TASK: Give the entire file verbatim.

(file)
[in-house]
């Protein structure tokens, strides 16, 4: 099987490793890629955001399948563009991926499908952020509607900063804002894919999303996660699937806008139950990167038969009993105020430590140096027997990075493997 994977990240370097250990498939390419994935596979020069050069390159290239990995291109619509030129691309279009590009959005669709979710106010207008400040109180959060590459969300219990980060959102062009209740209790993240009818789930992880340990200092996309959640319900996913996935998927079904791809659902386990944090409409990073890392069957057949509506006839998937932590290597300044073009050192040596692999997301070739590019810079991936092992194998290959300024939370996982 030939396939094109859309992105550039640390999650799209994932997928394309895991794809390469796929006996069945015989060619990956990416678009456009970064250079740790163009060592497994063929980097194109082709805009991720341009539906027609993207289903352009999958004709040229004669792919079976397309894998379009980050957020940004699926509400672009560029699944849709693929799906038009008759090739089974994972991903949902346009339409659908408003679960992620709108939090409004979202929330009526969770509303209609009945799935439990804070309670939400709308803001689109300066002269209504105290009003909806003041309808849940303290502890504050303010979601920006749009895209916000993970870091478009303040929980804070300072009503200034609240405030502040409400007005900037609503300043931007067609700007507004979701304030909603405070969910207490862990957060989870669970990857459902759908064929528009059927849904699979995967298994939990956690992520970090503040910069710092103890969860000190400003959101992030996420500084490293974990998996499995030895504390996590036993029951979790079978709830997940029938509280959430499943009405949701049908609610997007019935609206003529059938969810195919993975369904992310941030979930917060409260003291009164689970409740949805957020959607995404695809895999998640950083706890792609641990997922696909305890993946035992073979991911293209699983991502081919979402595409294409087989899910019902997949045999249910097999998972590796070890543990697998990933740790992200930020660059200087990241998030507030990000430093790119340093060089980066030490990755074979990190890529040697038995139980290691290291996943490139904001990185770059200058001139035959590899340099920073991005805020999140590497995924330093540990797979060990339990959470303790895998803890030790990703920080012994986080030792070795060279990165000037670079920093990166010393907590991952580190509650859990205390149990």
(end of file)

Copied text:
[in-house]
């Protein structure tokens, strides 16, 4: 099987490793890629955001399948563009991926499908952020509607900063804002894919999303996660699937806008139950990167038969009993105020430590140096027997990075493997 994977990240370097250990498939390419994935596979020069050069390159290239990995291109619509030129691309279009590009959005669709979710106010207008400040109180959060590459969300219990980060959102062009209740209790993240009818789930992880340990200092996309959640319900996913996935998927079904791809659902386990944090409409990073890392069957057949509506006839998937932590290597300044073009050192040596692999997301070739590019810079991936092992194998290959300024939370996982 030939396939094109859309992105550039640390999650799209994932997928394309895991794809390469796929006996069945015989060619990956990416678009456009970064250079740790163009060592497994063929980097194109082709805009991720341009539906027609993207289903352009999958004709040229004669792919079976397309894998379009980050957020940004699926509400672009560029699944849709693929799906038009008759090739089974994972991903949902346009339409659908408003679960992620709108939090409004979202929330009526969770509303209609009945799935439990804070309670939400709308803001689109300066002269209504105290009003909806003041309808849940303290502890504050303010979601920006749009895209916000993970870091478009303040929980804070300072009503200034609240405030502040409400007005900037609503300043931007067609700007507004979701304030909603405070969910207490862990957060989870669970990857459902759908064929528009059927849904699979995967298994939990956690992520970090503040910069710092103890969860000190400003959101992030996420500084490293974990998996499995030895504390996590036993029951979790079978709830997940029938509280959430499943009405949701049908609610997007019935609206003529059938969810195919993975369904992310941030979930917060409260003291009164689970409740949805957020959607995404695809895999998640950083706890792609641990997922696909305890993946035992073979991911293209699983991502081919979402595409294409087989899910019902997949045999249910097999998972590796070890543990697998990933740790992200930020660059200087990241998030507030990000430093790119340093060089980066030490990755074979990190890529040697038995139980290691290291996943490139904001990185770059200058001139035959590899340099920073991005805020999140590497995924330093540990797979060990339990959470303790895998803890030790990703920080012994986080030792070795060279990165000037670079920093990166010393907590991952580190509650859990205390149990």